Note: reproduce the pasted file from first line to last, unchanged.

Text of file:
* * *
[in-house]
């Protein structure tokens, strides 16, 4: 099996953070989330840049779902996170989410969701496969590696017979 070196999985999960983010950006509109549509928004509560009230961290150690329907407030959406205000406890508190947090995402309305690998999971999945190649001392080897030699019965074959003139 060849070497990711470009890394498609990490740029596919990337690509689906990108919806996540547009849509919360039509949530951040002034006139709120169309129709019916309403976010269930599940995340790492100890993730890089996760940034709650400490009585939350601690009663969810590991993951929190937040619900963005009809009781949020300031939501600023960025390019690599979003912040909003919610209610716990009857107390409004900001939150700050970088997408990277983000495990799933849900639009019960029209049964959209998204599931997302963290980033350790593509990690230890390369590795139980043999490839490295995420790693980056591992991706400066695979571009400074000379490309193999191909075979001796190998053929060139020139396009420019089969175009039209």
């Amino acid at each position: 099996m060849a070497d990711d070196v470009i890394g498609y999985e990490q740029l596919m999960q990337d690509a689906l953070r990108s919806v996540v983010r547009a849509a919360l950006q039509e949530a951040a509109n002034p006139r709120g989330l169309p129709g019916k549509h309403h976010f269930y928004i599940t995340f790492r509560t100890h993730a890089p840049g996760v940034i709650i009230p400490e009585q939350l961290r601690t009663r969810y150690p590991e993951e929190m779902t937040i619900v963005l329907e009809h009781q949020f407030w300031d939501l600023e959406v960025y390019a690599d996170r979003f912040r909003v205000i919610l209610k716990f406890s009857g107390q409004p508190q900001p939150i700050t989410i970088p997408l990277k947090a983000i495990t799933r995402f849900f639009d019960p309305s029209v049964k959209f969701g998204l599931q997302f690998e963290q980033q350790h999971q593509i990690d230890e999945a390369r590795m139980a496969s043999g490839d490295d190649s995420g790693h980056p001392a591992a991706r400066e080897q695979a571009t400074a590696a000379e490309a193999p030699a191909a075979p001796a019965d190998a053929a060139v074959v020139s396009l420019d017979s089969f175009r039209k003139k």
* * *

[in-house]
């Protein structure tokens, strides 16, 4: 099996953070989330840049779902996170989410969701496969590696017979 070196999985999960983010950006509109549509928004509560009230961290150690329907407030959406205000406890508190947090995402309305690998999971999945190649001392080897030699019965074959003139 060849070497990711470009890394498609990490740029596919990337690509689906990108919806996540547009849509919360039509949530951040002034006139709120169309129709019916309403976010269930599940995340790492100890993730890089996760940034709650400490009585939350601690009663969810590991993951929190937040619900963005009809009781949020300031939501600023960025390019690599979003912040909003919610209610716990009857107390409004900001939150700050970088997408990277983000495990799933849900639009019960029209049964959209998204599931997302963290980033350790593509990690230890390369590795139980043999490839490295995420790693980056591992991706400066695979571009400074000379490309193999191909075979001796190998053929060139020139396009420019089969175009039209």
């Amino acid at each position: 099996m060849a070497d990711d070196v470009i890394g498609y999985e990490q740029l596919m999960q990337d690509a689906l953070r990108s919806v996540v983010r547009a849509a919360l950006q039509e949530a951040a509109n002034p006139r709120g989330l169309p129709g019916k549509h309403h976010f269930y928004i599940t995340f790492r509560t100890h993730a890089p840049g996760v940034i709650i009230p400490e009585q939350l961290r601690t009663r969810y150690p590991e993951e929190m779902t937040i619900v963005l329907e009809h009781q949020f407030w300031d939501l600023e959406v960025y390019a690599d996170r979003f912040r909003v205000i919610l209610k716990f406890s009857g107390q409004p508190q900001p939150i700050t989410i970088p997408l990277k947090a983000i495990t799933r995402f849900f639009d019960p309305s029209v049964k959209f969701g998204l599931q997302f690998e963290q980033q350790h999971q593509i990690d230890e999945a390369r590795m139980a496969s043999g490839d490295d190649s995420g790693h980056p001392a591992a991706r400066e080897q695979a571009t400074a590696a000379e490309a193999p030699a191909a075979p001796a019965d190998a053929a060139v074959v020139s396009l420019d017979s089969f175009r039209k003139k």